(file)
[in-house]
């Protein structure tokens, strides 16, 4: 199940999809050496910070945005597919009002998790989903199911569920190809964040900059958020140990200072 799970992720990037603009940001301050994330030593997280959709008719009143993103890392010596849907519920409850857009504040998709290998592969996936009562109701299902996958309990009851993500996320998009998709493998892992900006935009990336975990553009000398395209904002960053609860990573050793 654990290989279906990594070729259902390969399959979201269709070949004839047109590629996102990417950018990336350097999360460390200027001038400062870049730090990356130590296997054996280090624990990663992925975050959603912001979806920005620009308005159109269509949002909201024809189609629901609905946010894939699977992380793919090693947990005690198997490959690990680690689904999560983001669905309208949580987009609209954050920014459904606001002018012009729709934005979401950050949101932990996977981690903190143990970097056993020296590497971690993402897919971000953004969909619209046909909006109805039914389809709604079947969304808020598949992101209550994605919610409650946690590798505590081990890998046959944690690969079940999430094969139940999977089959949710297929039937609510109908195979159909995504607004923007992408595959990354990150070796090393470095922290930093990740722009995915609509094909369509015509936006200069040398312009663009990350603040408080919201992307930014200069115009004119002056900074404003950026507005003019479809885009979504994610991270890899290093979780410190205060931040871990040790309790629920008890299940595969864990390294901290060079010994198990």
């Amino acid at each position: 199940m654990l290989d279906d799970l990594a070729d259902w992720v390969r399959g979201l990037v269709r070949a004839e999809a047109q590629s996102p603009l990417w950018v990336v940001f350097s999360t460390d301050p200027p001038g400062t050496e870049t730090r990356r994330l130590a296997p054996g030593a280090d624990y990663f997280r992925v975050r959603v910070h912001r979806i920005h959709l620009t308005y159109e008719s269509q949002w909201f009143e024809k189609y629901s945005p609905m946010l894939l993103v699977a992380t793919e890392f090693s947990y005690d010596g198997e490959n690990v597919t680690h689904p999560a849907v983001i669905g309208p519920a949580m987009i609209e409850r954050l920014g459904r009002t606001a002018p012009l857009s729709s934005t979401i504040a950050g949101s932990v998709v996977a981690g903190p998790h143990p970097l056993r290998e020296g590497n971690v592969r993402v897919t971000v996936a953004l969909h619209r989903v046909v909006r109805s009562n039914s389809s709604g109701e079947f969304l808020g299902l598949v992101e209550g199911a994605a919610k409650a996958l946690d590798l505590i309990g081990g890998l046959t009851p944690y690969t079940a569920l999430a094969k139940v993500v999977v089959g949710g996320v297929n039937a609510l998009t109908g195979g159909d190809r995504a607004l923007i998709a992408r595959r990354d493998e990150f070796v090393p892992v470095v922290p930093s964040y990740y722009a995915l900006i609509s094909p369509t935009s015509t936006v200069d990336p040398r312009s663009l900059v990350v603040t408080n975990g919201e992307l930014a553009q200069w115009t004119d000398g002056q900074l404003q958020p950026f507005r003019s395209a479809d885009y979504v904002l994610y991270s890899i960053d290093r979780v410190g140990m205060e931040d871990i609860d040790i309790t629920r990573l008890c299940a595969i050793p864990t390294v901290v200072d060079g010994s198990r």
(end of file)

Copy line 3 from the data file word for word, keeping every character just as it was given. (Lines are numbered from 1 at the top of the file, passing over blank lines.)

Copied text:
């Amino acid at each position: 199940m654990l290989d279906d799970l990594a070729d259902w992720v390969r399959g979201l990037v269709r070949a004839e999809a047109q590629s996102p603009l990417w950018v990336v940001f350097s999360t460390d301050p200027p001038g400062t050496e870049t730090r990356r994330l130590a296997p054996g030593a280090d624990y990663f997280r992925v975050r959603v910070h912001r979806i920005h959709l620009t308005y159109e008719s269509q949002w909201f009143e024809k189609y629901s945005p609905m946010l894939l993103v699977a992380t793919e890392f090693s947990y005690d010596g198997e490959n690990v597919t680690h689904p999560a849907v983001i669905g309208p519920a949580m987009i609209e409850r954050l920014g459904r009002t606001a002018p012009l857009s729709s934005t979401i504040a950050g949101s932990v998709v996977a981690g903190p998790h143990p970097l056993r290998e020296g590497n971690v592969r993402v897919t971000v996936a953004l969909h619209r989903v046909v909006r109805s009562n039914s389809s709604g109701e079947f969304l808020g299902l598949v992101e209550g199911a994605a919610k409650a996958l946690d590798l505590i309990g081990g890998l046959t009851p944690y690969t079940a569920l999430a094969k139940v993500v999977v089959g949710g996320v297929n039937a609510l998009t109908g195979g159909d190809r995504a607004l923007i998709a992408r595959r990354d493998e990150f070796v090393p892992v470095v922290p930093s964040y990740y722009a995915l900006i609509s094909p369509t935009s015509t936006v200069d990336p040398r312009s663009l900059v990350v603040t408080n975990g919201e992307l930014a553009q200069w115009t004119d000398g002056q900074l404003q958020p950026f507005r003019s395209a479809d885009y979504v904002l994610y991270s890899i960053d290093r979780v410190g140990m205060e931040d871990i609860d040790i309790t629920r990573l008890c299940a595969i050793p864990t390294v901290v200072d060079g010994s198990r």